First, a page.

Background: Headaches are very common in children. The patients often have mild symptoms, but on occasion may have severe, secondary headaches. The present study aimed to clarify the details of children with headaches seen at the outpatient clinic of a pediatric neurological department.
Methods: The present, retrospective observational study was conducted at a tertiary pediatric hospital in Japan and enrolled children referred to the neurology department outpatient clinic for headache between April 2018 and March 2021.
Results: In total, 113 cases of headache were examined; of these, 99 (87.6%) were primary headaches, one case (0.9%) was a secondary headache, and 13 (11.5%) were unclassified or unspecified. There were 46 cases (40.7%) of tension-type headache (TTH), both confirmed and suspected, 30 cases (26.5%) of migraine, and 23 cases (20.4%) of a combination of the TTH and migraine. One case of secondary headache was attributed to an infection. Arachnoid cysts were found in seven patients (7.8%). Acute drug treatments were administered to 93 patients (82.3%), with acetaminophen being the most common drug, followed by ibuprofen. Prophylactic drug treatments were administered to 39 patients (34.5%), with goreisan (a Chinese herbal medicine containing Alisma orientale, Poria cocos, Polyporus umbellatus, Atractylodes lancea, and Cinnamomum cassia) being the most common (41%).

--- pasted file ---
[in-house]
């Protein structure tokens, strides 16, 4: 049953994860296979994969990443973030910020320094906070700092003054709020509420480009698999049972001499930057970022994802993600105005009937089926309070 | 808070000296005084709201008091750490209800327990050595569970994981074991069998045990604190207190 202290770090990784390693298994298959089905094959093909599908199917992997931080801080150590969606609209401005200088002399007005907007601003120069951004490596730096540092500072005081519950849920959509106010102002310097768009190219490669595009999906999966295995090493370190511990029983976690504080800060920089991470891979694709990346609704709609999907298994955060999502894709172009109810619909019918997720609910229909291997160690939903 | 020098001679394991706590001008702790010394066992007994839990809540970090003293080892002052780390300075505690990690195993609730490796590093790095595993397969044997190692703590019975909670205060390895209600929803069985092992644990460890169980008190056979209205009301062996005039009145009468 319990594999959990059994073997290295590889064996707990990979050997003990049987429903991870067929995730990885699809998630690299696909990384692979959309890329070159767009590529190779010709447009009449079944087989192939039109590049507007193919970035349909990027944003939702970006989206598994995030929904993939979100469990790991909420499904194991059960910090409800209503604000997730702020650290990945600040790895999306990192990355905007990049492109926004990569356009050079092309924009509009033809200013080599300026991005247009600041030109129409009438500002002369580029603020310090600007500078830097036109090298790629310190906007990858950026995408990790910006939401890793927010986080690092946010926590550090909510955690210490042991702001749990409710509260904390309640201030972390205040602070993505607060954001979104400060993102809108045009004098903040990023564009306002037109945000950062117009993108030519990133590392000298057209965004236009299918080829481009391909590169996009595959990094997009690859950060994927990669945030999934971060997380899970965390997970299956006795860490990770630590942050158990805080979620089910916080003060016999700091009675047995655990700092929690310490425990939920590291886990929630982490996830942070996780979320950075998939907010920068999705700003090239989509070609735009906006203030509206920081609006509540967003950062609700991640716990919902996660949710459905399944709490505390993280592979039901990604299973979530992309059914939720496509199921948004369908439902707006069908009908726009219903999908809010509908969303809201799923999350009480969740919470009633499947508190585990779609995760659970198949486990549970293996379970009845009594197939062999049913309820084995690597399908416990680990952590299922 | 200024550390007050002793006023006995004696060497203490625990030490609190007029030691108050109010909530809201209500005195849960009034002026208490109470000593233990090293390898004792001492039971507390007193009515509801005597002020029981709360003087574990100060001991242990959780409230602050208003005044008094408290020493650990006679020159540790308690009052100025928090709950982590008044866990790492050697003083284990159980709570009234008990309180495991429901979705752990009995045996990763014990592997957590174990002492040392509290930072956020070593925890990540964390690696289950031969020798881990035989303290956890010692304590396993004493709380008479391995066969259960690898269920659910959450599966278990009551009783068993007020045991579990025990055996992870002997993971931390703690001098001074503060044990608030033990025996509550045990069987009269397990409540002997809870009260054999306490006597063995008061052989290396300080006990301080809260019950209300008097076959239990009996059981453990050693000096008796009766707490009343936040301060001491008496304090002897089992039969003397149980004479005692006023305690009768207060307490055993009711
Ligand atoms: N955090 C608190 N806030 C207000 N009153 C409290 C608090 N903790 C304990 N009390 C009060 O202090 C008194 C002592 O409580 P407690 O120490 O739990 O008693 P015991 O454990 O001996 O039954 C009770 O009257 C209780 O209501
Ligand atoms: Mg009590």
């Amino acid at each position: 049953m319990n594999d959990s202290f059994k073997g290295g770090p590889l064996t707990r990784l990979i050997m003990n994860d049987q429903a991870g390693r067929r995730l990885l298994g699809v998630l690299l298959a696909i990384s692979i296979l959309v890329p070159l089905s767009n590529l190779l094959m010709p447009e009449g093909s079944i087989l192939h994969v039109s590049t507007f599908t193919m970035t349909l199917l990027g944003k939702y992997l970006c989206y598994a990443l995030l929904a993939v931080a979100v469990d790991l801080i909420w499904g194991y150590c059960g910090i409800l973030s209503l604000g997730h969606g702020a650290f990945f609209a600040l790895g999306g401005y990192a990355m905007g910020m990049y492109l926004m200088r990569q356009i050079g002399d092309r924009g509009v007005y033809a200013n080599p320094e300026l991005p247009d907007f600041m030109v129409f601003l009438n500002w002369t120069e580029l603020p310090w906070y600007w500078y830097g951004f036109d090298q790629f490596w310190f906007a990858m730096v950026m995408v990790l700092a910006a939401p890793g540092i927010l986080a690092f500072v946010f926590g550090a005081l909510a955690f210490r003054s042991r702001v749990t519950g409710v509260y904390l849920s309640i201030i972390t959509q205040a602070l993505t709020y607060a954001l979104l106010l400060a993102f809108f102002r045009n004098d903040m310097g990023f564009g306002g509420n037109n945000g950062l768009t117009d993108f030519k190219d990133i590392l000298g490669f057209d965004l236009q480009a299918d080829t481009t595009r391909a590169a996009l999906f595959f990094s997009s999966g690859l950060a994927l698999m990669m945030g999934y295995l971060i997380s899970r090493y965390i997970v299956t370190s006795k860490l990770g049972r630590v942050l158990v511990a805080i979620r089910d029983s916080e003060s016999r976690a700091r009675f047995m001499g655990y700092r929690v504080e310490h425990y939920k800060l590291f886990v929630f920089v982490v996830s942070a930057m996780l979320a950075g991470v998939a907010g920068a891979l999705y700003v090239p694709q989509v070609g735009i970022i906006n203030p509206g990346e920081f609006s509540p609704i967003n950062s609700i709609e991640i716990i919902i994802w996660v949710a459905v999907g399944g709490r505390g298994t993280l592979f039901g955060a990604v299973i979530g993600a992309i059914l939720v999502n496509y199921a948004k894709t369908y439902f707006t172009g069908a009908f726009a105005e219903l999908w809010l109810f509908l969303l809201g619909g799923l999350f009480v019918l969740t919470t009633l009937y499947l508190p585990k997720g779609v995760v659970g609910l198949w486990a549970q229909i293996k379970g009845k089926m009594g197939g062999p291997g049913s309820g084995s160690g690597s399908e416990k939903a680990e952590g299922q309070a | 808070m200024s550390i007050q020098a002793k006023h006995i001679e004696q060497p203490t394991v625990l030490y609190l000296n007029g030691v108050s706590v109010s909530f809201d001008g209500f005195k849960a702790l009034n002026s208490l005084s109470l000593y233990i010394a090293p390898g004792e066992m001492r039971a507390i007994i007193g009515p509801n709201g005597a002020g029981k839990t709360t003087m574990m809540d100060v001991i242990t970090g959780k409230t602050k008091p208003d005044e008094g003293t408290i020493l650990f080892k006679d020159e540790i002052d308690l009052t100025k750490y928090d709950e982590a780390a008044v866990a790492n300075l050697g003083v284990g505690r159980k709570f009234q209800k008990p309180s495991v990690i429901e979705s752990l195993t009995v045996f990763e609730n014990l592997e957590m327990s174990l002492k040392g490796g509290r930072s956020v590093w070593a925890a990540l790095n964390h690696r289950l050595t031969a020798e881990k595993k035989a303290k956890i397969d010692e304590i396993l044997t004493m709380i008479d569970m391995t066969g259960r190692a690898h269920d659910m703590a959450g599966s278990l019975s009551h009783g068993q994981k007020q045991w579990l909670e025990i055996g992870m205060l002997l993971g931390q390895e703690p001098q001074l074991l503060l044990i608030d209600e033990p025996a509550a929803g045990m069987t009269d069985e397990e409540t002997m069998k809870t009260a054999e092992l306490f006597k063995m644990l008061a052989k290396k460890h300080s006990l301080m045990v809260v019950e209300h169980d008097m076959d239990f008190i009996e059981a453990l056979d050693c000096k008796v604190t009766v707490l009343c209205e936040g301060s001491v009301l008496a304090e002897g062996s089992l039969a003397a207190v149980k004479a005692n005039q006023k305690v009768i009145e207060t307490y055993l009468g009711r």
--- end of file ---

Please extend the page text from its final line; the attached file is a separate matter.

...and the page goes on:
Conclusions: Few cases of secondary headache and none of emergency headache were diagnosed. The prevalence of arachnoid cysts was higher than in the general pediatric population, suggesting that arachnoid cysts might be associated with headache.
Keywords: arachnoid cysts; children; headache; migraine; tension-type headache.
© 2022 Japan Pediatric Society.